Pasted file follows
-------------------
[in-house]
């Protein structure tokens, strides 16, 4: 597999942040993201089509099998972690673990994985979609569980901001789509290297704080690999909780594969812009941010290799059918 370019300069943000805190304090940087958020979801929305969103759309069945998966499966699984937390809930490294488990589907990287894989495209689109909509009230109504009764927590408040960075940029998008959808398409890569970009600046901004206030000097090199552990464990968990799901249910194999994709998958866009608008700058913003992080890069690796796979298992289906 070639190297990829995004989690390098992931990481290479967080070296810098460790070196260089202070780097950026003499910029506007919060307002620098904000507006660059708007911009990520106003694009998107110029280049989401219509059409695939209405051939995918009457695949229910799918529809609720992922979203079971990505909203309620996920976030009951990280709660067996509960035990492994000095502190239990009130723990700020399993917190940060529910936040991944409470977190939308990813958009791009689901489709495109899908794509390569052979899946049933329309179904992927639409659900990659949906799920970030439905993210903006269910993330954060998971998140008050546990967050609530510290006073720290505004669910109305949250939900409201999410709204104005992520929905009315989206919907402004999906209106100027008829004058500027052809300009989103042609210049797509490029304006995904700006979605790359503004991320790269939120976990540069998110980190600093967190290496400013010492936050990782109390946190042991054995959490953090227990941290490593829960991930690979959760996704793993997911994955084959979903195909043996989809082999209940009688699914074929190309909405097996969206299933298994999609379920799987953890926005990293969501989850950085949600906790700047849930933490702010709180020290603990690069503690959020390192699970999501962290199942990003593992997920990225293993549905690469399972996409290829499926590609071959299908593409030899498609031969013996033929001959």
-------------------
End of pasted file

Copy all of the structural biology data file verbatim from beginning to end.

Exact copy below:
[in-house]
């Protein structure tokens, strides 16, 4: 597999942040993201089509099998972690673990994985979609569980901001789509290297704080690999909780594969812009941010290799059918 370019300069943000805190304090940087958020979801929305969103759309069945998966499966699984937390809930490294488990589907990287894989495209689109909509009230109504009764927590408040960075940029998008959808398409890569970009600046901004206030000097090199552990464990968990799901249910194999994709998958866009608008700058913003992080890069690796796979298992289906 070639190297990829995004989690390098992931990481290479967080070296810098460790070196260089202070780097950026003499910029506007919060307002620098904000507006660059708007911009990520106003694009998107110029280049989401219509059409695939209405051939995918009457695949229910799918529809609720992922979203079971990505909203309620996920976030009951990280709660067996509960035990492994000095502190239990009130723990700020399993917190940060529910936040991944409470977190939308990813958009791009689901489709495109899908794509390569052979899946049933329309179904992927639409659900990659949906799920970030439905993210903006269910993330954060998971998140008050546990967050609530510290006073720290505004669910109305949250939900409201999410709204104005992520929905009315989206919907402004999906209106100027008829004058500027052809300009989103042609210049797509490029304006995904700006979605790359503004991320790269939120976990540069998110980190600093967190290496400013010492936050990782109390946190042991054995959490953090227990941290490593829960991930690979959760996704793993997911994955084959979903195909043996989809082999209940009688699914074929190309909405097996969206299933298994999609379920799987953890926005990293969501989850950085949600906790700047849930933490702010709180020290603990690069503690959020390192699970999501962290199942990003593992997920990225293993549905690469399972996409290829499926590609071959299908593409030899498609031969013996033929001959």